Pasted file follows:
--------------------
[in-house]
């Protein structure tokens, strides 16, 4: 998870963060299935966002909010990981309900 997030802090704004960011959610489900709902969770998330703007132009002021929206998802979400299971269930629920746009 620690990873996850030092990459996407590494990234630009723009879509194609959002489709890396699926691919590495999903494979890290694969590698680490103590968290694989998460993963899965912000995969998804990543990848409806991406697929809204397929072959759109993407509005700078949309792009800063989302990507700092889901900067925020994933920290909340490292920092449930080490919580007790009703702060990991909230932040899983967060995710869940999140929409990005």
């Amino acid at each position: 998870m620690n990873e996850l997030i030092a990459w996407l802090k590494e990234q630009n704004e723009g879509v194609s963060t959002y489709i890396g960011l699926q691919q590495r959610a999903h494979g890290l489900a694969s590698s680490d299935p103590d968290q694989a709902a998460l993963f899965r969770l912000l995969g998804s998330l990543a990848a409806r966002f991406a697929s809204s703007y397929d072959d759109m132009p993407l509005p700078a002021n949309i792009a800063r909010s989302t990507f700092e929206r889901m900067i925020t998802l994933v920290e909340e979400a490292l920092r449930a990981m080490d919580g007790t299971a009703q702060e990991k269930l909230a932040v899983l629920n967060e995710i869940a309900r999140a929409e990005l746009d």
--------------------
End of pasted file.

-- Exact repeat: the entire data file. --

[in-house]
């Protein structure tokens, strides 16, 4: 998870963060299935966002909010990981309900 997030802090704004960011959610489900709902969770998330703007132009002021929206998802979400299971269930629920746009 620690990873996850030092990459996407590494990234630009723009879509194609959002489709890396699926691919590495999903494979890290694969590698680490103590968290694989998460993963899965912000995969998804990543990848409806991406697929809204397929072959759109993407509005700078949309792009800063989302990507700092889901900067925020994933920290909340490292920092449930080490919580007790009703702060990991909230932040899983967060995710869940999140929409990005």
């Amino acid at each position: 998870m620690n990873e996850l997030i030092a990459w996407l802090k590494e990234q630009n704004e723009g879509v194609s963060t959002y489709i890396g960011l699926q691919q590495r959610a999903h494979g890290l489900a694969s590698s680490d299935p103590d968290q694989a709902a998460l993963f899965r969770l912000l995969g998804s998330l990543a990848a409806r966002f991406a697929s809204s703007y397929d072959d759109m132009p993407l509005p700078a002021n949309i792009a800063r909010s989302t990507f700092e929206r889901m900067i925020t998802l994933v920290e909340e979400a490292l920092r449930a990981m080490d919580g007790t299971a009703q702060e990991k269930l909230a932040v899983l629920n967060e995710i869940a309900r999140a929409e990005l746009d």